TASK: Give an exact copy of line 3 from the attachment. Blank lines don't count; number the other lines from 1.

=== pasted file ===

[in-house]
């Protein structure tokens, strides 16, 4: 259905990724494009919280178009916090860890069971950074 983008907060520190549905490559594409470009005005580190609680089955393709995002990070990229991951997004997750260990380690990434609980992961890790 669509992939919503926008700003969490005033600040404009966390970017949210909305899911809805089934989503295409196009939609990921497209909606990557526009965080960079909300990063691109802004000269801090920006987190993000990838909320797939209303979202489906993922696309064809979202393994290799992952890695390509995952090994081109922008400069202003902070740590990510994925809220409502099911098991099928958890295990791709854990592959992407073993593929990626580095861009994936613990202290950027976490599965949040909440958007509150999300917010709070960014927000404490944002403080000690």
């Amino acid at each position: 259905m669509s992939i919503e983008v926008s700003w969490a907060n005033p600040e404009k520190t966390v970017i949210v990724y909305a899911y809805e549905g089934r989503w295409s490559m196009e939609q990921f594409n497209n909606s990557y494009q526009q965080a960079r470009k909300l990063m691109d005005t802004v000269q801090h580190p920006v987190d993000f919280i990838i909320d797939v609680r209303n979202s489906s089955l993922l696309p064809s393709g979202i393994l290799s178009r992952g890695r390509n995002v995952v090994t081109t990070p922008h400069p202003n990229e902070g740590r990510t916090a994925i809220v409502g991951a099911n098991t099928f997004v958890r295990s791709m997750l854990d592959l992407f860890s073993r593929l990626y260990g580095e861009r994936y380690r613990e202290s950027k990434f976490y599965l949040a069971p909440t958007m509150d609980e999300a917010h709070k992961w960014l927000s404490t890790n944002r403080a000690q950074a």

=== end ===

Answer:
């Amino acid at each position: 259905m669509s992939i919503e983008v926008s700003w969490a907060n005033p600040e404009k520190t966390v970017i949210v990724y909305a899911y809805e549905g089934r989503w295409s490559m196009e939609q990921f594409n497209n909606s990557y494009q526009q965080a960079r470009k909300l990063m691109d005005t802004v000269q801090h580190p920006v987190d993000f919280i990838i909320d797939v609680r209303n979202s489906s089955l993922l696309p064809s393709g979202i393994l290799s178009r992952g890695r390509n995002v995952v090994t081109t990070p922008h400069p202003n990229e902070g740590r990510t916090a994925i809220v409502g991951a099911n098991t099928f997004v958890r295990s791709m997750l854990d592959l992407f860890s073993r593929l990626y260990g580095e861009r994936y380690r613990e202290s950027k990434f976490y599965l949040a069971p909440t958007m509150d609980e999300a917010h709070k992961w960014l927000s404490t890790n944002r403080a000690q950074a």